Below you find the last seven QuirksBlog entries.
Everyone who’s ever messed around with dates knows that they are terribly user-hostile — not only for software developers, but also for users. True, users will be able to tell you their date of birth or today’s date without trouble, but ask them to fill them out in a web form and they will encounter problems.
Month first, day first, or year first? And what about slashes, dashes, and other separators? Usually the website engineer has a strong personal preference and enforces it religiously upon unsuspecting users with stern and incomprehensible error messages in a lurid shade of red that are too tiny for anyone over 25 to read.
(This article was originally published on Samsung Internet’s Medium channel. Since I do not believe Medium will survive in the long run I re-publish it here.)
Last week I was the target of a good old-fashioned internet witch hunt when I dared to propose that you should be able to work without tools (frameworks, libraries, and so on) in order to be a web developer.
It’s that time of year again; today we announced most of the line-up for our fifth annual CSS Day conference in Amsterdam — and we think it’s a wonderful one, though naturally we’re biased.
Once more Scientia Mobile sent me their Android WebView stats over the third quarter. I edited them slightly and put them online.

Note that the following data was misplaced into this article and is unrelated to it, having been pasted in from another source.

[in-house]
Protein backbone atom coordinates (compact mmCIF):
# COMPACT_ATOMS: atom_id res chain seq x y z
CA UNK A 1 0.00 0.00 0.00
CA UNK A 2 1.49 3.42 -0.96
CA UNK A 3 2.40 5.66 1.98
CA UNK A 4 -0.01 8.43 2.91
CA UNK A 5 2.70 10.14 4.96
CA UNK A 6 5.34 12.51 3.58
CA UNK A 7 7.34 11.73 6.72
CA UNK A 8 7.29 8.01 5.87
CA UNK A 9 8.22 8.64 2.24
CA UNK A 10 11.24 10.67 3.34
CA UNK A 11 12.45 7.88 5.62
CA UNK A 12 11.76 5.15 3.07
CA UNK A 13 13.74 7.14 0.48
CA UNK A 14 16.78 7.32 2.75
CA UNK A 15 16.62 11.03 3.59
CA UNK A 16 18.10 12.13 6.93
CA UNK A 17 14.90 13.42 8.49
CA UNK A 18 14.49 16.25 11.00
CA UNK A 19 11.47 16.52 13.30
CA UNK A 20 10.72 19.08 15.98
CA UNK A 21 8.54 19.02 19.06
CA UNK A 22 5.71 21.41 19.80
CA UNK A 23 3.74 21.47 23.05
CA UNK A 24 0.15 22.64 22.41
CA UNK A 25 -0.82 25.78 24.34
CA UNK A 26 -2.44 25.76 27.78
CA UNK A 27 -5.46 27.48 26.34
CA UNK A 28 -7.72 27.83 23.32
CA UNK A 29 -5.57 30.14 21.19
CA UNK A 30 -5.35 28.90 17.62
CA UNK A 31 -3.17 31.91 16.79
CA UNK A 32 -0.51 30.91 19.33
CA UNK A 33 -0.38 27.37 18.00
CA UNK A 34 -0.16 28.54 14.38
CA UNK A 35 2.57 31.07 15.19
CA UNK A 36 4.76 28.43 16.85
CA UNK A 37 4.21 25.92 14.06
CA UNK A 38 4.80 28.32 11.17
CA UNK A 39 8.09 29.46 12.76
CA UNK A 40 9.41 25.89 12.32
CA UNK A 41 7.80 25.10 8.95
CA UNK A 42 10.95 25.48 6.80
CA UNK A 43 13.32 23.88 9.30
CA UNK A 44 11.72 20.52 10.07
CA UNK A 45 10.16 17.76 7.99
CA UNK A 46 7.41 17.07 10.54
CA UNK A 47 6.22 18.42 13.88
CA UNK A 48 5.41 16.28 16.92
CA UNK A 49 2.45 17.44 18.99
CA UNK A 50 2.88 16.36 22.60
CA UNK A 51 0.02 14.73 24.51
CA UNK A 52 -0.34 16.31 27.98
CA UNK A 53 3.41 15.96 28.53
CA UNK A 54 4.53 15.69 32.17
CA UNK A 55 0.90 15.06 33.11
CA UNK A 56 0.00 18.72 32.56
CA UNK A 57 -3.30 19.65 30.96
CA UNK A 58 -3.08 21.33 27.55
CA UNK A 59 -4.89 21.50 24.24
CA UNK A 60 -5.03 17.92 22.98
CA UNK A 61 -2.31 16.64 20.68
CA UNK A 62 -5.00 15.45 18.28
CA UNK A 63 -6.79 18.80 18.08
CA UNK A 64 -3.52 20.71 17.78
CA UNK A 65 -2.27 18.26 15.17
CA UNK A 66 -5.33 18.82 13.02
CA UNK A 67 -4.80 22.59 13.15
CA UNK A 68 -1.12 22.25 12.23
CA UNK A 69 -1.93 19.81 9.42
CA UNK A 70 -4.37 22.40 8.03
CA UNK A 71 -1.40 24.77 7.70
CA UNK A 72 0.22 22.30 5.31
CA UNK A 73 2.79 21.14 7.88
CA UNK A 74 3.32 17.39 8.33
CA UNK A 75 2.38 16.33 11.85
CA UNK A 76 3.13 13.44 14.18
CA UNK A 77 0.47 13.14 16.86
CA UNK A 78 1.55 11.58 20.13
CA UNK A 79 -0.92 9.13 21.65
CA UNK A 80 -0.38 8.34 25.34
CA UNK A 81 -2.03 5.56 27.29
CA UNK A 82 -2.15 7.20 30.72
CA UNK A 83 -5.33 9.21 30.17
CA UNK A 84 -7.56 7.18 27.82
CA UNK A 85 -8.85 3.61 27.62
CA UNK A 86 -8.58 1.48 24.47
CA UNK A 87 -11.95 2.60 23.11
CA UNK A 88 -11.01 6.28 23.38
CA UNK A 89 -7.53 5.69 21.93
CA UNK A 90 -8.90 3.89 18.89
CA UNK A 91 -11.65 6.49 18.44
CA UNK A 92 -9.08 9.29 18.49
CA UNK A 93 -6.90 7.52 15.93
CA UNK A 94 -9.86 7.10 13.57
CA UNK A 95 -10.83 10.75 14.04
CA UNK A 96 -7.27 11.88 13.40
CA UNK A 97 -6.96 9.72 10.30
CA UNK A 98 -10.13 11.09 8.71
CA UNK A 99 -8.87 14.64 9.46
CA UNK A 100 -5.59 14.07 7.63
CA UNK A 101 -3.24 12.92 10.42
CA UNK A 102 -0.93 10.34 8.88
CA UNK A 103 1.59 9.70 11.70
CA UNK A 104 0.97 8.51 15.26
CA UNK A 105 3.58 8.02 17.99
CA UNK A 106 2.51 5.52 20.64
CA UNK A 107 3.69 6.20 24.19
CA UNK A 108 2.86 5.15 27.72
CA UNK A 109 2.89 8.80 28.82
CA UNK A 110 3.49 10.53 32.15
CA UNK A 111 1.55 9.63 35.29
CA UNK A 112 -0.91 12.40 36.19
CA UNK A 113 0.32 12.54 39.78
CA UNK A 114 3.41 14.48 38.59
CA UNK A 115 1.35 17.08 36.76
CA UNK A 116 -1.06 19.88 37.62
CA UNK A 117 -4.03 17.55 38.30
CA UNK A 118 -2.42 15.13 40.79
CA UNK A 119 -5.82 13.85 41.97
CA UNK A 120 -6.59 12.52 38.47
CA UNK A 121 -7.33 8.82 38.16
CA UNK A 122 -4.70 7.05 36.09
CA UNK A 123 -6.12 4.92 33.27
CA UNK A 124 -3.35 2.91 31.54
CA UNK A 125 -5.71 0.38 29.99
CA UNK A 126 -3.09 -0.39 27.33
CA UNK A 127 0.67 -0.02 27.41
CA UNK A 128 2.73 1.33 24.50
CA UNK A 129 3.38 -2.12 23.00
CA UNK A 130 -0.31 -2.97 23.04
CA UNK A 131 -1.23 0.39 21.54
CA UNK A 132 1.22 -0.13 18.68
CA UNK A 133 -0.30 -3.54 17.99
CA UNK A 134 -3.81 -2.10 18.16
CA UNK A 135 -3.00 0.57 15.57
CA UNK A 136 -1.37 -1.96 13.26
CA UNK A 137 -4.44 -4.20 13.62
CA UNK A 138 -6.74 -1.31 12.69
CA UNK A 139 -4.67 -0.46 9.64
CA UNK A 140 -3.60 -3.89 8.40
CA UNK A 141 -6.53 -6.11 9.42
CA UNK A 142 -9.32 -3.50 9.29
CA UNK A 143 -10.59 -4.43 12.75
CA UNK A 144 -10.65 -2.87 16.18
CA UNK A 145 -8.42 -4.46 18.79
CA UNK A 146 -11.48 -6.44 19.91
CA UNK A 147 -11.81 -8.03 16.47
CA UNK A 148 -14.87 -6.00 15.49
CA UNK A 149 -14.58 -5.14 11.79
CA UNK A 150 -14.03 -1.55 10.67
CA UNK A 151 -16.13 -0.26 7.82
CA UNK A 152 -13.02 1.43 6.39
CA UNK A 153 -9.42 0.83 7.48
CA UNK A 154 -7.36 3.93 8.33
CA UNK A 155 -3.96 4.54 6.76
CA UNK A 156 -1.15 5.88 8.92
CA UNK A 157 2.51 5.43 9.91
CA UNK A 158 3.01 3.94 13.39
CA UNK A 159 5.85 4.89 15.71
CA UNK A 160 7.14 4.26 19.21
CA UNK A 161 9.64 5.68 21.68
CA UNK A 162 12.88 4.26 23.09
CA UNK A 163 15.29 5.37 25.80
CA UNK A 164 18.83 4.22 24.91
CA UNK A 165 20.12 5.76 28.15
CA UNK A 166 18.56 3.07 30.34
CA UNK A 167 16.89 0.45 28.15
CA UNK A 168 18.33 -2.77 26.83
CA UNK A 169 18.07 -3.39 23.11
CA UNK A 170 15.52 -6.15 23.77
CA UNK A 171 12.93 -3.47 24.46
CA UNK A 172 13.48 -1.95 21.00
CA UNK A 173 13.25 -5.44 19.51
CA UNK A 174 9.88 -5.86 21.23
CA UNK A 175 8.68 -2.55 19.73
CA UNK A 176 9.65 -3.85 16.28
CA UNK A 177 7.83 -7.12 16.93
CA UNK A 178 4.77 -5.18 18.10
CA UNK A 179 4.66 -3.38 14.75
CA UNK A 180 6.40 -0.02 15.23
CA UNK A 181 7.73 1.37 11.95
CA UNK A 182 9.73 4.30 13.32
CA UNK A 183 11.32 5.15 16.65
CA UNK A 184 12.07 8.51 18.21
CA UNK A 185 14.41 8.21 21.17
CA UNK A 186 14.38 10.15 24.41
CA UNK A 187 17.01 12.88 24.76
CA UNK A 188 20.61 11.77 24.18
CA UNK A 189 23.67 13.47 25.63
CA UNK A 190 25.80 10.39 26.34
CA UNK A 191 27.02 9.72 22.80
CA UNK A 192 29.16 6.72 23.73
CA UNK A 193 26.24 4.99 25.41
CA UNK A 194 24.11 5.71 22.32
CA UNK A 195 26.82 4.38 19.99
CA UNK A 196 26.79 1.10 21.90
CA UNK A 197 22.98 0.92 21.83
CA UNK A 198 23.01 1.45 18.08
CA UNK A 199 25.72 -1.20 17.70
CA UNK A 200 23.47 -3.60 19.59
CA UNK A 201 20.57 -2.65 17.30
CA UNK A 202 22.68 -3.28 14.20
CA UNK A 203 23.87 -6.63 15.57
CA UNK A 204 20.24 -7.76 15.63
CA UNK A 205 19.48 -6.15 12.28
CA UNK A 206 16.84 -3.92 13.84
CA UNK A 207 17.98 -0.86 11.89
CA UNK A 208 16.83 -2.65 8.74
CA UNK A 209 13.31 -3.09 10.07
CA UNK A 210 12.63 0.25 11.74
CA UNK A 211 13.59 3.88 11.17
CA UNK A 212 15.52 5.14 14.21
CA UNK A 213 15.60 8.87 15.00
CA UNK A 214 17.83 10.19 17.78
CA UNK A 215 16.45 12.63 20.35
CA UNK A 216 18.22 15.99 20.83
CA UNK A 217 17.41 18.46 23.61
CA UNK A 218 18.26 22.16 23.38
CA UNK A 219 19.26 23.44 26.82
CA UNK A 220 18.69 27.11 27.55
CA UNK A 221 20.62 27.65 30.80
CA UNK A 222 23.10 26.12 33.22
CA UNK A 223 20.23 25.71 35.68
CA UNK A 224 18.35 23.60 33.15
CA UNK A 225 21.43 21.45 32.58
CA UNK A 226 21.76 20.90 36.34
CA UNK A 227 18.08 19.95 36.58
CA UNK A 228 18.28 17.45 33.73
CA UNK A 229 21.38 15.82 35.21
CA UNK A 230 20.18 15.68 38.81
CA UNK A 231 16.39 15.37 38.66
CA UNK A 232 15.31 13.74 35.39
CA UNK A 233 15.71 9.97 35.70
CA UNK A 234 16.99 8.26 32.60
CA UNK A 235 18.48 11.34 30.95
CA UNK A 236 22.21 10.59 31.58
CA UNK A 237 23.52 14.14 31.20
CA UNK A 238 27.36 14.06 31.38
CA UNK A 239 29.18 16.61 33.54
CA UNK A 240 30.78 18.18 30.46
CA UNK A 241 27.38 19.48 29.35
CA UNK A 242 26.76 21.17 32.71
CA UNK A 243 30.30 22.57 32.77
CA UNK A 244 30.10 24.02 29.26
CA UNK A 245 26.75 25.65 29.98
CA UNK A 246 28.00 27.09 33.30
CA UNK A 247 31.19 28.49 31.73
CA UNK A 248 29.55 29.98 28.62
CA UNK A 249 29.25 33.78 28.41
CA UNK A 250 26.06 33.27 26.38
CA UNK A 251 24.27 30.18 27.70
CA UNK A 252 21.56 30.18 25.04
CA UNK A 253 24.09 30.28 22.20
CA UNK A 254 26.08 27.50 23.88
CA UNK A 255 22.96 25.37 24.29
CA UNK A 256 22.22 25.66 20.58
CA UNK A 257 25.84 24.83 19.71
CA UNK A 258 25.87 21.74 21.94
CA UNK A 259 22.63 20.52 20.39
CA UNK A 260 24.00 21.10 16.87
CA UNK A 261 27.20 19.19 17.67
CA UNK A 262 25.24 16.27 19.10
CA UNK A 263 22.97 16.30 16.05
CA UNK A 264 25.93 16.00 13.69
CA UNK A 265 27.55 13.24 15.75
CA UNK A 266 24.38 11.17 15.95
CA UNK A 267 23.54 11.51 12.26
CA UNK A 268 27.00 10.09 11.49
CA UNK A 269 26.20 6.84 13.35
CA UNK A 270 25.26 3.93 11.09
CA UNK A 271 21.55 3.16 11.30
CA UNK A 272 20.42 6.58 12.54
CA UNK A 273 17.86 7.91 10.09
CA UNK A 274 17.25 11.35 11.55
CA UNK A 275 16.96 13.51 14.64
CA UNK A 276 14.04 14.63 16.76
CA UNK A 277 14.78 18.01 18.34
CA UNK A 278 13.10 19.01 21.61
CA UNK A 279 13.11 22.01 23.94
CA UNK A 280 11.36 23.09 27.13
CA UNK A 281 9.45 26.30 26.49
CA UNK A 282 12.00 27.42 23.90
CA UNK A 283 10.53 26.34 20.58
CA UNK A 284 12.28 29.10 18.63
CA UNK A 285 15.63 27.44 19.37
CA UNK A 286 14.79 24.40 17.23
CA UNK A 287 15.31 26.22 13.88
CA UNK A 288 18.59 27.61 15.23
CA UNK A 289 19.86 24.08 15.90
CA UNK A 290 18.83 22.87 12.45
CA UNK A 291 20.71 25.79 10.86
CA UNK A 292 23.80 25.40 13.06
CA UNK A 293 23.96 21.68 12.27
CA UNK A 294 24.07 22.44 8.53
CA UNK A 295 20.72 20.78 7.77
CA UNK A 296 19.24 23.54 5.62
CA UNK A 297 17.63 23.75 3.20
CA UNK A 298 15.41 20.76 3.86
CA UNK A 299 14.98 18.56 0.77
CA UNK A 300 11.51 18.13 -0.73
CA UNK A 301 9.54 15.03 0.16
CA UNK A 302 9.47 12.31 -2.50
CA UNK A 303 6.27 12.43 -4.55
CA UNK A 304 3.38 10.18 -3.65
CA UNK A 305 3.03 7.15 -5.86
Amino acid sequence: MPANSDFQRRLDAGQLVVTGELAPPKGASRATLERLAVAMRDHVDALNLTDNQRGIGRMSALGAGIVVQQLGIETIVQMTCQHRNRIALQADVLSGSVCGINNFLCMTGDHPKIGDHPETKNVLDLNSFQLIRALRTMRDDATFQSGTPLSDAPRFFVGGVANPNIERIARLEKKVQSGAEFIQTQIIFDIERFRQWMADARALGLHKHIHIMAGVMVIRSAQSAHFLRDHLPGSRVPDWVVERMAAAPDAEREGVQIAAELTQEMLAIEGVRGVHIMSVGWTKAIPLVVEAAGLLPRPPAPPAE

Three weeks ago I redid my mobile viewports tests for the umpteenth time, and today I give you my overview. There is some progress to report, but also a lot of changes.
screen.width/height now gives the dimensions of the ideal layout viewport in nearly all mobile browsers.
getBoundingClientRect() is relative to the visual viewport in most browsers, but relative to the layout viewport in Chromium 50+ and Edge.
Touch/Click.clientX/Y has the same problem: it is relative to the visual viewport in most browsers, but relative to the layout viewport in Chromium 45+ and Edge.
Touch/Click.screenX/Y is still chaotic. Don’t use.
- The Chromium WebView does not obey the meta viewport.
- I found a difference between Android WebKit the browser and Android WebKit the WebView. This is the first such difference I know of.
- I found a way of calculating the combined height of the browser and system toolbars in most browsers in some situations.
- We need more properties. A list can be found below.
Just now Smashing Magazine published Introducing Samsung Internet, an article I wrote about Samsung’s Chromium 44-based default browser with the fairly unimaginative name. It also contains an interview with Samsung Internet engineer and W3C luminary Jungkee Song about the browser and the ideas behind it.
Sometimes I read a paragraph that makes me wish I had written it. Last Monday that happened again: I became profoundly jealous when I read this:
We know libraries, in fact, we have the best libraries. Our libraries are huuuge
It’s the best part of a hilarious dialogue (that I also wish I’d written) between a newbie web developer who needs a simple REST/Ajax site and an “experienced” front-end engineer who patiently explains the insane amount of tooling this requires nowadays. Read it for yourself. It’s worth it. I’ll wait.
The dialogue pokes fun at what passes for modern web development; especially our infatuation with tools, and it succeeds admirably. The purpose of my post is not to react to the article itself, but to two other reactions I read.
Even older entries
See the October 2016 archive and beyond.